Marketing with virtual showroom tours
By Seraine Page
Virtual showroom tours on hot tub dealer websites are a cutting-edge way to market, with retailers showing off merchandise long before a customer steps foot into the showroom.
“The hot tub industry is surprisingly competitive,” says Lucas Medina of Creative Energy, a California-based spa retailer. A big benefit of virtual tours, Medina says, is that they offer customers a chance to look without any sales pressure. All three of Creative Energy’s locations have a virtual showroom online.
“I really like the tech and think it helps people get a feel for the spas when they can’t see them in person,” says Justin Jones, owner of High Country Spas in Francis, Utah, who shot his own showroom video in April 2018. He wanted a way to show potential customers exactly what they are getting in a hot tub. “It just makes sense with the way everything is going as far as online and digital. We do it with cars, houses and commercial buildings, so why not showrooms?”
Jones says it works as a selling tool for folks who can’t or don’t want to come into a showroom. Sometimes he even sells hot tubs sight unseen, thanks to the virtual showroom.
“I have sold a few that the people haven’t seen in person until delivery, and they have not been disappointed,” he says. “It helps with customer satisfaction because they can see exactly what they are getting inside and out.”
Virtual Showroom Creation
Jones says the biggest hurdle to shooting a virtual video of a showroom is the price of the equipment. For owners planning one or two shots, he doesn’t think it’s worth it to invest the initial $3,000 for setup with a Matterport 3D camera.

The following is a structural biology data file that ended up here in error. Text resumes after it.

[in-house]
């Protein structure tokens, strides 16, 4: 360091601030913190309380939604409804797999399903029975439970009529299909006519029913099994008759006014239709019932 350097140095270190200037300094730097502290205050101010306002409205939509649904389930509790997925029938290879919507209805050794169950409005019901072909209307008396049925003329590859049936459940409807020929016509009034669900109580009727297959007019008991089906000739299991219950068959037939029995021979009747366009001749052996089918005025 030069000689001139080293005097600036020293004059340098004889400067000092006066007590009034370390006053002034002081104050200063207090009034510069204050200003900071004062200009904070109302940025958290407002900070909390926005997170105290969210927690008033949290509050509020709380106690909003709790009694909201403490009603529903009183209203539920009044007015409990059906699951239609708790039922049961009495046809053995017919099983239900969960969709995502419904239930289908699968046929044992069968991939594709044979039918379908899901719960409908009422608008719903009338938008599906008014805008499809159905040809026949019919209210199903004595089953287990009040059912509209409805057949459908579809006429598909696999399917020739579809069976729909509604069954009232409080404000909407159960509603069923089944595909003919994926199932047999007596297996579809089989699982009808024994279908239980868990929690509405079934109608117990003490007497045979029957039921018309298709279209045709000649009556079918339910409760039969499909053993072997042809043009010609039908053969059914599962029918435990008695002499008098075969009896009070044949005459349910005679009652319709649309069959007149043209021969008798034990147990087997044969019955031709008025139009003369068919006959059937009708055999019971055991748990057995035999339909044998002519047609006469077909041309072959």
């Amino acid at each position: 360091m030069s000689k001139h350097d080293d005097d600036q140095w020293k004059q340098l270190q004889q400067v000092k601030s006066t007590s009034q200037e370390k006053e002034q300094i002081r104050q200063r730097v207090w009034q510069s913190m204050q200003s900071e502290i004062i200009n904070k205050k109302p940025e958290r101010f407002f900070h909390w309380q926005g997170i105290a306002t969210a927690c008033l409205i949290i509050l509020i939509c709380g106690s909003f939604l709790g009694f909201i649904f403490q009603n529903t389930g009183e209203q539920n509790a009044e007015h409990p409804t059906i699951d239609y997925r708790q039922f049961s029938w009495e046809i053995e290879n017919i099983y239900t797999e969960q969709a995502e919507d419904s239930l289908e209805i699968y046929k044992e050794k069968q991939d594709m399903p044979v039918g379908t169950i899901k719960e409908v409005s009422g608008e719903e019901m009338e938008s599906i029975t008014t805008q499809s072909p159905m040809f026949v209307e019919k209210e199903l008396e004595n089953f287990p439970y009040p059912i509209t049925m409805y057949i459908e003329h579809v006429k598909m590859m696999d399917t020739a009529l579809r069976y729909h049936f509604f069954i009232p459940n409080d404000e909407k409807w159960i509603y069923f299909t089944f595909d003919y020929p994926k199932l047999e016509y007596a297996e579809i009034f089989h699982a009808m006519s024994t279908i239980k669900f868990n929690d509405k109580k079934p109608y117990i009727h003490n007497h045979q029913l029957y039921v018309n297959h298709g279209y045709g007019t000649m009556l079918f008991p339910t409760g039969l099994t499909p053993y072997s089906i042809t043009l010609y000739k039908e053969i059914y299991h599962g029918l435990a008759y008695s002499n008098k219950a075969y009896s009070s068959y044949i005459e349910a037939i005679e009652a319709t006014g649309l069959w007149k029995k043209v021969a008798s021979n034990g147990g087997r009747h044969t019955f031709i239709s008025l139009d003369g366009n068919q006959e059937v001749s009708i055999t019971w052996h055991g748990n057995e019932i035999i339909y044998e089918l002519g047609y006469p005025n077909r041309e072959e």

For Jones, the investment made sense, especially since it benefits his potential spa customers.
“The biggest benefit is allowing customers to get a feel for the hot tubs without needing to come in,” Jones says. “And, not have any surprises when it shows up.”
Companies like Matterport produce virtual tours for businesses. Pricing varies from do-it-yourself packages — where the dealer records the videos and Matterport converts them — to professional packages that include shooting and editing by an expert. The tours are essentially photos stitched together to create a 3D effect.
Through Matterport, retailers can buy a camera to shoot the footage for around $2,500. It also requires a $29 one-time fee to turn the files into an interactive 3D tour. A cloud plan is needed to run the virtual tour program, too. For a smaller budget, iStaging allows users to create an online tour with a smartphone. A monthly subscription costs around $30 and includes a floor plan builder.
Minimal Maintenance Required
For dealers who don’t like messing with internet maintenance, a virtual tour acts as a nice centerpiece for a website with little maintenance required.
“We don’t find a need to update the virtual tour that often,” Medina says. “If we move locations, we will update the tour. If we’ve changed the showroom dramatically, we will find the time to update the tour. But our showrooms pretty much stay the same.”
While it may not be the first business feature customers point out, a virtual tour has the benefit of physically bringing customers through the door. “I would encourage [other dealers] to consider virtual tours, otherwise there’s a missed opportunity to show off what the customer could be experiencing when they walk in,” Medina says. “If they’re proud of their showroom and the products they offer, why not give somebody the opportunity to check out the business before they even step through the door? There’s no pressure for the customer if they look you up.”